Two flights of limestone steps – one leading to the stair hall of the main house, the other leading to the range of outbuildings – are attached to the rear elevation at the basement level with red brick elevations that have arched recesses and wrought-iron railings on limestone copings.
The basement area is reached by a flight of steps built against the basement elevation of the range of outbuildings to the north. There is a cobblestone floor, and stone-flagged basement area to the south.
There is a range of squared rubble limestone outbuildings to the north attached to the house and addressing the rear elevation of the house with a single-storey over basement red brick elevation with parapet wall.
The gabled front elevation of the house is east-facing and of limestone ashlar. It has multiple window openings, both original and forming later alterations, and the original wooden windows have been replaced with glazing.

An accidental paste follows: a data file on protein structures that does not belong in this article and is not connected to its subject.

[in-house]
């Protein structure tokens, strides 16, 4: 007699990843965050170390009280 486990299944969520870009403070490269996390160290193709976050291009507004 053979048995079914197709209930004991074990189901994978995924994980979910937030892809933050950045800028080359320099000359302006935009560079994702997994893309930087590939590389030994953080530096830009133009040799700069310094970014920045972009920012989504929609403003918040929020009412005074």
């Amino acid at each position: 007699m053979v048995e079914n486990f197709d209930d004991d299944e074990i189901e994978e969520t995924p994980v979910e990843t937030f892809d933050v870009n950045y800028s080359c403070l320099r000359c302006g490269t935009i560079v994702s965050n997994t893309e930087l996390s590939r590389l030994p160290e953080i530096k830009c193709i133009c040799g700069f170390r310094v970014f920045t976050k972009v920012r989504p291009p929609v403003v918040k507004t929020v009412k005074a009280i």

The three centred red-brick arches are now blocked-up to form door and window openings. Although the house was closed yesterday and seems to be empty, I understand that many of the original internal details survive, including the primary and secondary staircase, lugged and kneed door architraves and raised and fielded panelled timber doors. There is a heavy running mould cornice to the stair hall with a hand-modelled ceiling rose.
These two houses are among the grandest and most formally realised townhouse pair built according to a Palladian concept of the flanking range of outbuildings. The quality of the pedimented limestone Doric doorcase and the rubbed brick arches distinguish the former Bishop’s Palace. The use of camber arches at the end of the 18th century is a regional continuation of a tradition that had long since died out in Dublin.
In recent years, Henry Street has seen some investment, especially in comparison to other Limerick streets, and many new high rise office blocks and apartments have been built along the street. But these two houses are Georgian gems and reminders of the grandeur that is part of Limerick’s architectural heritage.